A project that aimed to turn wood waste into fuel that delivers power at the point of consumption won the top prize in the inaugural Adelaide to Zero Carbon Challenge, South Australia’s Low Carbon Entrepreneur Prize.
Enecon – which teamed up with the University of Adelaide – received $100,000 for its project proposal that, when built, would replace fossil-fuel sources and deliver energy security within the city’s boundary.
Processing wood waste feedstock into pyrolysis oil, at its source, eliminates the challenges of transporting energy. The fuel is then combusted in a high-efficiency trigeneration plant to deliver power at the point of consumption which will eliminate transmission losses.
EcoCaddy was the runner-up and received $50,000 for its EcoCart parcel delivery service for city-based businesses. It uses real-time tracking and sustainable transport, therefore easing congestion in the CBD.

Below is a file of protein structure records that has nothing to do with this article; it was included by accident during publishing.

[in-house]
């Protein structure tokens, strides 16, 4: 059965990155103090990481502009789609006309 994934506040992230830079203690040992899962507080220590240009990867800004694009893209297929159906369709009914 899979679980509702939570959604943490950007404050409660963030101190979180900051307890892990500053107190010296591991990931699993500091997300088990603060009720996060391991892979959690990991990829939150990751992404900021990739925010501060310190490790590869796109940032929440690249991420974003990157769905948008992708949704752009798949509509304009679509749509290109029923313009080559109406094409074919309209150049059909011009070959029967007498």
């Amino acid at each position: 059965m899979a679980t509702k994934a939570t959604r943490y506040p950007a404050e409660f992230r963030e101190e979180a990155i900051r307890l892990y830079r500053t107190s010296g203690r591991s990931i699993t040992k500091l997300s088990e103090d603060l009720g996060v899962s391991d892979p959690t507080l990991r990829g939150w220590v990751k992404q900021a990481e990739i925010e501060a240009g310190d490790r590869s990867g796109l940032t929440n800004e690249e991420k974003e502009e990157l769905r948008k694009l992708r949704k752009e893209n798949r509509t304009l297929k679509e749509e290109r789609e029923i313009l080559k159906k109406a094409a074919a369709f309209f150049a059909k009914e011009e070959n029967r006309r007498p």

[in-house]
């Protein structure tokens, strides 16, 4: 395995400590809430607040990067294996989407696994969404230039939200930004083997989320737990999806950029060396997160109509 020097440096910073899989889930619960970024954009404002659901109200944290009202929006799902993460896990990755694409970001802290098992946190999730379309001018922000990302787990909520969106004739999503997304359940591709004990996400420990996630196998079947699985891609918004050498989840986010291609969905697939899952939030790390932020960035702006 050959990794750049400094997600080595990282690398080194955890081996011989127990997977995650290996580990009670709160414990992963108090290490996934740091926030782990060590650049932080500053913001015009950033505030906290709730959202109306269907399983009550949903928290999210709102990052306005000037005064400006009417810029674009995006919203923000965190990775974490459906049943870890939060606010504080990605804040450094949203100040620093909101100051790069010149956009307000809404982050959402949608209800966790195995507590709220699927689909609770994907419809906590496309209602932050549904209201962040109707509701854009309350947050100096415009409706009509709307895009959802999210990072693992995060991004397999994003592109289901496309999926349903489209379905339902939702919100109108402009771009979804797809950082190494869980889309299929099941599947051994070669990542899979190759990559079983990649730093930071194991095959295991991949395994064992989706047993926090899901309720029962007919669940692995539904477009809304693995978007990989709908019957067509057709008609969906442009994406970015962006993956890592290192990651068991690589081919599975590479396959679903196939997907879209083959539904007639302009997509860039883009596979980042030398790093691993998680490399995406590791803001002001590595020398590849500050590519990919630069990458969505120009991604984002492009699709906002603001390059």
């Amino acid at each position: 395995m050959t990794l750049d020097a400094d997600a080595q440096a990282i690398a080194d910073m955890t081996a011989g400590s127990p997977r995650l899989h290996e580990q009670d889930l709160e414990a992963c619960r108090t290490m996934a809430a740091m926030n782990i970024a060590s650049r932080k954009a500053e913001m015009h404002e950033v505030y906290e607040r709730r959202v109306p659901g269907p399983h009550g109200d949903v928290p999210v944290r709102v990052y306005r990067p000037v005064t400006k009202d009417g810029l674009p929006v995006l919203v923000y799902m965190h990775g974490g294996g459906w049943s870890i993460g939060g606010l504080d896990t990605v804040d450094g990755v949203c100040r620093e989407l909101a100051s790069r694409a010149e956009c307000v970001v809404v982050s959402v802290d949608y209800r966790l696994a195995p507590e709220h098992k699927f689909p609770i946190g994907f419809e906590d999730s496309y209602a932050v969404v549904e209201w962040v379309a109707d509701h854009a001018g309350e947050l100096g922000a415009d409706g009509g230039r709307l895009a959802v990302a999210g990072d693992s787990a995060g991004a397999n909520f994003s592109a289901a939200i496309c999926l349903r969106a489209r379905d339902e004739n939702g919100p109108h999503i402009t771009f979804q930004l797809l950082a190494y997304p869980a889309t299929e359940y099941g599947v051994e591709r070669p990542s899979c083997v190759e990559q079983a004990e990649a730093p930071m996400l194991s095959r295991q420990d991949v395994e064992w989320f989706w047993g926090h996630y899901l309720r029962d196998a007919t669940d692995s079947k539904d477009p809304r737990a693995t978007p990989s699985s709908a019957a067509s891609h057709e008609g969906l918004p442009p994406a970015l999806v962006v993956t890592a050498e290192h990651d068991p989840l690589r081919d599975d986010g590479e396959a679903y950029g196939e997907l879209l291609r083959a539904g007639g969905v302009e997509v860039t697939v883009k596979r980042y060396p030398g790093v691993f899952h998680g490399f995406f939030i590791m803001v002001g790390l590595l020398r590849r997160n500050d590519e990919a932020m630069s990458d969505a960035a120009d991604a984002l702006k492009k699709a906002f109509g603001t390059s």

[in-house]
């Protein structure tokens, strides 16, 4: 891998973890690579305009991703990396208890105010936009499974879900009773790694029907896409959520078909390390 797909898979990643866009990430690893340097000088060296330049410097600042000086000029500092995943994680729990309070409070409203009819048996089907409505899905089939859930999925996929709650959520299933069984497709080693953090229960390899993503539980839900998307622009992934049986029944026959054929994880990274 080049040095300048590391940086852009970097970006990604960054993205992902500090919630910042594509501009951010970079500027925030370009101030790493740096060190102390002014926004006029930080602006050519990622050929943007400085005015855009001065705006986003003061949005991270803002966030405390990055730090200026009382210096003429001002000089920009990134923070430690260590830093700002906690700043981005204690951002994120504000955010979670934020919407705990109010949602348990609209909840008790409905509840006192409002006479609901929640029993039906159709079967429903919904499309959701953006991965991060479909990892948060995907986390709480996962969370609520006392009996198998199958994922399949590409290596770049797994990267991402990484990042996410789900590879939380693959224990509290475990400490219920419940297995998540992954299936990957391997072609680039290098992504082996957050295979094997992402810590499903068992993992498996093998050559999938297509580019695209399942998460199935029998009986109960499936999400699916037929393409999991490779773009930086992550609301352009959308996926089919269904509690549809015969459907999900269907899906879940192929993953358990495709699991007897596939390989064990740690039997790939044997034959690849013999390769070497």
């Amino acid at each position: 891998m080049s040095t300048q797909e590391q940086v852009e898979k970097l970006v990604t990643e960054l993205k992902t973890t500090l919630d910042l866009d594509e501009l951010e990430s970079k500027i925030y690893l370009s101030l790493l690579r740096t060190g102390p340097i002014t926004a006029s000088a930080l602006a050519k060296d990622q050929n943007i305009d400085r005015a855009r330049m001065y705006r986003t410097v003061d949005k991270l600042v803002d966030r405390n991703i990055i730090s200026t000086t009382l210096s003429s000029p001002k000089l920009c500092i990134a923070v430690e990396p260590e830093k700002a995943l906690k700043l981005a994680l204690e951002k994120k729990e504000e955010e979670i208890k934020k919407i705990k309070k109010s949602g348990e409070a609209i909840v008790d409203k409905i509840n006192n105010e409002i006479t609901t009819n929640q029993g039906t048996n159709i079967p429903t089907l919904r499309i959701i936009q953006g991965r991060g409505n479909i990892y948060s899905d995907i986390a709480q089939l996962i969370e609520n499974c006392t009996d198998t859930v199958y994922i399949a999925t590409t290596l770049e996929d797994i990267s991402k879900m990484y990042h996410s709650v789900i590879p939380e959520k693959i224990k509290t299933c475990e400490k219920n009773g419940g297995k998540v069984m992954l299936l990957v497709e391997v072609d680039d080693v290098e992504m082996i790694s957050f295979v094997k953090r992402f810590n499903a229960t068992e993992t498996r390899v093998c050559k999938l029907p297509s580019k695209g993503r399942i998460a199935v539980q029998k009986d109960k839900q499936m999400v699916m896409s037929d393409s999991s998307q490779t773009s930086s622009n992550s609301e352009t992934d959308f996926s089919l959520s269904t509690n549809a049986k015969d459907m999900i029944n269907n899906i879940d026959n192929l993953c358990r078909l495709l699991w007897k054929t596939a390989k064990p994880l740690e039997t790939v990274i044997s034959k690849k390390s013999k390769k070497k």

South Australian proposals by Peats Soil & Garden Supplies and D Squared were highly commended.
The Low Carbon Entrepreneur Prize – the first initiative of the Adelaide to Zero Carbon Challenge held as part of Open State – provided entrants with opportunities to develop new partnerships, attract investment and create new economy jobs.
The worldwide search for the best low carbon ideas, solutions or technologies to help Adelaide reduce its carbon emissions and become the world’s first carbon neutral city received 150 local, national and international entries.
Eleven finalists were awarded $10,000 to help develop their concepts further and to prepare a more detailed submission on their proposal. They then pitched their ideas in front of a live audience and expert judging panel as part of PitchFest South Australia at Open State.
International applicants or those based outside South Australia had to partner with a South Australian entity (organisation, business, individual) or demonstrate their willingness to find a local partner to progress to Stage 2 before they could pitch their ideas.